Here’s a persistent myth about social media and brands:
Social media activities can’t be outsourced. That the only people who can manage social media channels are employees.
This is nonsense.
Brands outsource all kinds of crucial day-to-day activities these days, including accounting, advertising, public relations, IT, customer service, legal, and even delivery services. No one questions this anymore. It’s considered the price of doing business to outsource business critical activities to outside experts.
So why do many people consider a brand outsourcing social media as taboo?
There’s no reason why consultants can’t manage a brand’s Facebook or Twitter accounts with as much passion and insight as an employee.
The conventional argument against outsourcing is simple. That social media is a transcendent form of communications built on engagement and relationship building. The only way to truly build and strengthen a relationship is for the “spokesman” to be an employee.
This, of course, isn’t true. Customer service call centers – where representatives speak on behalf of a company and try to resolve issues – are almost always outsourced (lots of times overseas). Advertising for a brand is managed by their advertising agencies, who often control the brand image not only in advertising circles, but online and for marketing purposes.
These are outsiders speaking for and engaging on behalf of a brand.
The same thing can happen on social media channels. As long as the brand works in conjunction with their consultants – setting up the overall strategy and approving the tactical approach – there is no reason why social media shouldn’t be outsourced. Just like in other areas, the social media consultants would work for and on behalf of the brand.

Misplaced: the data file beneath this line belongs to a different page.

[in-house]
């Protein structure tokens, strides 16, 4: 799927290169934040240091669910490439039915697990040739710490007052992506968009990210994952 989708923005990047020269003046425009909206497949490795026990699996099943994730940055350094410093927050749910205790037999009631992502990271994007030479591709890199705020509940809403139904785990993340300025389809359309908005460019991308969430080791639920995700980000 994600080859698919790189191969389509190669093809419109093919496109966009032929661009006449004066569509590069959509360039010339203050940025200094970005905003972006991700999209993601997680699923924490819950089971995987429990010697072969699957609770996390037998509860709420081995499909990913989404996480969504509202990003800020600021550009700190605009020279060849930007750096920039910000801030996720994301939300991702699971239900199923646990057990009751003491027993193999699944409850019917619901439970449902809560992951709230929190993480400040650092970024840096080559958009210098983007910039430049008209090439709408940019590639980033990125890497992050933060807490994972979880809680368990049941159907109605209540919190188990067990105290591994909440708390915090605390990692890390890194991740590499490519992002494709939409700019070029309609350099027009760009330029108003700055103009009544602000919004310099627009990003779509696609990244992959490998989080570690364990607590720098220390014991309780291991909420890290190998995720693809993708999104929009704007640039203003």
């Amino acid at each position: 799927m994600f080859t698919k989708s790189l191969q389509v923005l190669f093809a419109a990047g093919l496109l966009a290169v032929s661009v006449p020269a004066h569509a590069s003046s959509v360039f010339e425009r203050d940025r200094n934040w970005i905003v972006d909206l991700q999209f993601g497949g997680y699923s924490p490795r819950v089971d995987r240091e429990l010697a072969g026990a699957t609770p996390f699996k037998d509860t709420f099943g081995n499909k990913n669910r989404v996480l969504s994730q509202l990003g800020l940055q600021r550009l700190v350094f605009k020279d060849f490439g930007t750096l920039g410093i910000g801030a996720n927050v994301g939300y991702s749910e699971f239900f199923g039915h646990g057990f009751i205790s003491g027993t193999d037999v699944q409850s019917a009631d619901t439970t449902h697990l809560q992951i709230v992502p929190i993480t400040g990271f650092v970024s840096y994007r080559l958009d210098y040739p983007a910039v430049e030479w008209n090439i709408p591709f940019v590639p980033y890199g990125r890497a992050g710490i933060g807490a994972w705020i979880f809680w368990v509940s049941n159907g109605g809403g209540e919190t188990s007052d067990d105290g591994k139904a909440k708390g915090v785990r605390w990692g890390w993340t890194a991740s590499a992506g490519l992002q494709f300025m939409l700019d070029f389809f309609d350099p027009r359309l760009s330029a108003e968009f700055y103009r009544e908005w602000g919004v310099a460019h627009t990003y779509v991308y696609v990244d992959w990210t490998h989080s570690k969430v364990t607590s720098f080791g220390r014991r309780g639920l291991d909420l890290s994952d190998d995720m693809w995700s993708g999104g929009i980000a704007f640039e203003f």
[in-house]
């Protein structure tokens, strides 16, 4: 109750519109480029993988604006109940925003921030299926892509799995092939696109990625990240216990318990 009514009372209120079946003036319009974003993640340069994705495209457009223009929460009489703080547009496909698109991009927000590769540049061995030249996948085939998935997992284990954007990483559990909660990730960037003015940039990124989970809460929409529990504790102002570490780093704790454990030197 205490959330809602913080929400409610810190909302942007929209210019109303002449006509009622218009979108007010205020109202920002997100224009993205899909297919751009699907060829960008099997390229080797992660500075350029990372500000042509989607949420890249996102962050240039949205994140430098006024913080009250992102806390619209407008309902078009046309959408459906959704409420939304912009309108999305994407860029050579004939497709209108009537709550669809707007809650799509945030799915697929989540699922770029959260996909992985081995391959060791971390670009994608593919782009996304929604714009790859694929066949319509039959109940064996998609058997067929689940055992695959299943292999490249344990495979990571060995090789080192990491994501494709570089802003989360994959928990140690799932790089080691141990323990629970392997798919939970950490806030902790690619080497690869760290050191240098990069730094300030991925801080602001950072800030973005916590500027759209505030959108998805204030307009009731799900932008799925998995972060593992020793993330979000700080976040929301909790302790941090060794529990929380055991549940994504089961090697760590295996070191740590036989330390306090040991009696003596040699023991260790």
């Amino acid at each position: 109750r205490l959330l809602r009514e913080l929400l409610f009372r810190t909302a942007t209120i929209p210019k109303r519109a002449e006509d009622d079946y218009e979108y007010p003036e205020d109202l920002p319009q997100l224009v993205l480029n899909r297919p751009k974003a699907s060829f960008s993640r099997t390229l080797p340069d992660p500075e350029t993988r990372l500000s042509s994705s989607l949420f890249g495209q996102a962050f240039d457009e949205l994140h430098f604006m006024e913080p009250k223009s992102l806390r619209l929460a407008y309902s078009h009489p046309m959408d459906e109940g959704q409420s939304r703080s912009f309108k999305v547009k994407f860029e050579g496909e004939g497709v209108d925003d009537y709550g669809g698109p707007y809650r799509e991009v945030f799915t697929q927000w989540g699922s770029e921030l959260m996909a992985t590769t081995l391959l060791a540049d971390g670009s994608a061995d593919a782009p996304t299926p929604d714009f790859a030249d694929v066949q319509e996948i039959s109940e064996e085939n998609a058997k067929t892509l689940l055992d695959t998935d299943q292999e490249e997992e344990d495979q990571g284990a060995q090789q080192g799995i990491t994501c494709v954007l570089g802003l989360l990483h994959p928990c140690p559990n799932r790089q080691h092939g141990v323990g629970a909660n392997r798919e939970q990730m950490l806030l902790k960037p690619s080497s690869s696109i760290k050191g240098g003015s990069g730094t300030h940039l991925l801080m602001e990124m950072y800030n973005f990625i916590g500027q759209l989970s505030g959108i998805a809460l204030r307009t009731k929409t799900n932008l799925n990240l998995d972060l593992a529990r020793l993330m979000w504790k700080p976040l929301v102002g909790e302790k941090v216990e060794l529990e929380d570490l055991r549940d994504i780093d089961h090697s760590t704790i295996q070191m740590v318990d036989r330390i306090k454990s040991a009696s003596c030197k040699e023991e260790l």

And for the record, consultants often have just as much knowledge and connections as employees. For example, at Weber Shandwick we have clients we have been working with for more than a decade – longer than the tenure of many of the executives that we report into. This gives us institutional memory and a deep understanding of the brand.
In fact, hasn’t the concept of social media already exploded the myth that a brand ambassador has to be an employee? Aren’t brands seeking outside advocates via social media channels in the first place?
Outsourcing social media makes a lot of sense in this spotty economic climate. Many brands have cutback on employees and are operating marketing and communications departments like skeleton crews leaving those departments overworked and overextended. Adding social media activities to their already full work schedules is a recipe for disaster. Or costly mistakes.
Working with experts – knowledgeable ones who already understand communications and have a track record of social media success and experience – seems to be a no brainer.
I’d be interested in hearing your take on this. What do you think?
Photo by Stephen Brace (via Flickr)